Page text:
The decision by the Pretoria high court to declare certain aspects of minimum sentences legislation in matters concerning children unconstitutional, has been welcomed by children's rights groups.
At present the law provides that young offenders of 16 or 17 are to be sentenced according to the minimum sentences when convicted of very serious crimes.
These sentences include life imprisonment or very long sentences of 20 years in prison.
The decision to declare certain parts of this law unconstitutional was taken on Tuesday but has yet to implemented.
Ronaldah Ngidi, an attorney at the Centre for Child Law, said the he was pleased with the outcome but that it was just a first step.
"Until the constitutional court confirms the orders they are of no effect," Ngidi said.
"In the meantime, 16- and 17-year-old's are being sentenced in terms of the existing legislation. We aim to ensure the matter proceeds with haste."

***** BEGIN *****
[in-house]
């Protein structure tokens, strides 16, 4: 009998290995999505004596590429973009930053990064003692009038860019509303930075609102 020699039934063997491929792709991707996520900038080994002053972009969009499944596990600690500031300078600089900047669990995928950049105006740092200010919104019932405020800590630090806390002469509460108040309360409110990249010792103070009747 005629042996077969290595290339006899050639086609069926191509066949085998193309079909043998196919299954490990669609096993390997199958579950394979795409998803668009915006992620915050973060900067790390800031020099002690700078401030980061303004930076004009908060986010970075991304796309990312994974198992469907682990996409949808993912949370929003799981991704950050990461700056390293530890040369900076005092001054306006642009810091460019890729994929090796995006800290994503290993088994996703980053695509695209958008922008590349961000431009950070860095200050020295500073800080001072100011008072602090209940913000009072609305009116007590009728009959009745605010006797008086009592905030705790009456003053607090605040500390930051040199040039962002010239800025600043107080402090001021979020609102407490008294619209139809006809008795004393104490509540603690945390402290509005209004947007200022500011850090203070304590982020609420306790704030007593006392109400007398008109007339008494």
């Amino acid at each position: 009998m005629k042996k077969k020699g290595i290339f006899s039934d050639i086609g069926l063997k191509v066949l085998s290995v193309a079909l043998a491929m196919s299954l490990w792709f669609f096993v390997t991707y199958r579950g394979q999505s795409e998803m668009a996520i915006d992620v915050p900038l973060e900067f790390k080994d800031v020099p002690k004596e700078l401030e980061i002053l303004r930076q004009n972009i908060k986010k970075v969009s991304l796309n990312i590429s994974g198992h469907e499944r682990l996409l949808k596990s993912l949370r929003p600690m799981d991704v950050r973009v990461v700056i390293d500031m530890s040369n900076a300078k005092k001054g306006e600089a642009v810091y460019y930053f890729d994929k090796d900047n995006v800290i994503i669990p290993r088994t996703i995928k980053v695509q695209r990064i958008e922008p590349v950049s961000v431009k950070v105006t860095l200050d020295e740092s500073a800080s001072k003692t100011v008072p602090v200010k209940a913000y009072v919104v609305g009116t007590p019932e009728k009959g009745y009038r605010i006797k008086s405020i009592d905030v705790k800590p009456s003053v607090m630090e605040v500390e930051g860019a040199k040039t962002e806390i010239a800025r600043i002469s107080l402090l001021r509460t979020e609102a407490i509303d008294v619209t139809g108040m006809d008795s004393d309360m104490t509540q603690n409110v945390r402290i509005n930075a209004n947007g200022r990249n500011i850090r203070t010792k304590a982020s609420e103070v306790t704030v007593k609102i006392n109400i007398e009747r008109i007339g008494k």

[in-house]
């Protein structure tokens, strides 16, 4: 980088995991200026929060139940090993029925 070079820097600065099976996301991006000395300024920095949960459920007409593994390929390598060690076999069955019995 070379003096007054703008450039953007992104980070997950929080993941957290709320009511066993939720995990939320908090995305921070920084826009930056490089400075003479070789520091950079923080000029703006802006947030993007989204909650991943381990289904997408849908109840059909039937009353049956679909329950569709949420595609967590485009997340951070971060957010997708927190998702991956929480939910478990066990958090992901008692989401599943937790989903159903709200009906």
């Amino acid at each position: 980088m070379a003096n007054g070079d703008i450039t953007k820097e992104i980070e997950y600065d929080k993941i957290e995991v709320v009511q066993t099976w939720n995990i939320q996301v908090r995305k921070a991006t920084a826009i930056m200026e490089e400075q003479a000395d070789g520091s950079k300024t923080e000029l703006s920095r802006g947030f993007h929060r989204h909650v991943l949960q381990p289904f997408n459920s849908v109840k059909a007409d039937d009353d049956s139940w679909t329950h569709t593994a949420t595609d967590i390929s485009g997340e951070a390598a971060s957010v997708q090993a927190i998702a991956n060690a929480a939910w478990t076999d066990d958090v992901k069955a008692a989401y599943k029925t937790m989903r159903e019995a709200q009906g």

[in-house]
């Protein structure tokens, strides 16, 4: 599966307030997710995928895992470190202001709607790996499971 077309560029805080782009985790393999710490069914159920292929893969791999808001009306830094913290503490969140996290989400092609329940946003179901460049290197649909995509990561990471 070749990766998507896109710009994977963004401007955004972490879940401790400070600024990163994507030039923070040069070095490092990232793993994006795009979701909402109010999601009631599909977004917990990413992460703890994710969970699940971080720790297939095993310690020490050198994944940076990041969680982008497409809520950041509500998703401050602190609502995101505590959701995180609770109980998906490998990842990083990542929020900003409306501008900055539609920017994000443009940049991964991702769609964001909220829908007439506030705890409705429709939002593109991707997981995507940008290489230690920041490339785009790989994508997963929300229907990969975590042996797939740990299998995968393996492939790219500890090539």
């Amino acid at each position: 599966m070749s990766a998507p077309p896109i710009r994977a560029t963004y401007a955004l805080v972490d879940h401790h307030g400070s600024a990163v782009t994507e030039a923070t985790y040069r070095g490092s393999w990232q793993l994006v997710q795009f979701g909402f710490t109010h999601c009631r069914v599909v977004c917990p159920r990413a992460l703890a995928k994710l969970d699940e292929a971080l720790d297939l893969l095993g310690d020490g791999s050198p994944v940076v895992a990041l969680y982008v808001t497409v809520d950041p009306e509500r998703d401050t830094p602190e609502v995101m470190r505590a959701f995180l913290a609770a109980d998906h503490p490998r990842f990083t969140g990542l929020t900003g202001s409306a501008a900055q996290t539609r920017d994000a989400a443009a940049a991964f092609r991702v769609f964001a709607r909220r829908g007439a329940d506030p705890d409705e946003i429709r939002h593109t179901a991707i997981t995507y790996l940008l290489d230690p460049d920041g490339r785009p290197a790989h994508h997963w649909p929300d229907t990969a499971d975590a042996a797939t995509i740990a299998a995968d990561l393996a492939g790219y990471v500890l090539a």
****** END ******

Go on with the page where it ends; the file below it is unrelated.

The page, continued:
Until the implementation of the Pretoria high court ruling courts were forced to impose the minimum sentences in serious crimes committed by children.
But the high court can overrule this law if the offender shows that there are substantial and compelling reasons to do so.
Now this is about to change. The Child Justice Alliance also welcomed the decision.
"The constitutional court will now pronounce on the issue of minimum sentences for child offenders once and for all," alliance coordinator Jacqui Gallinetti said.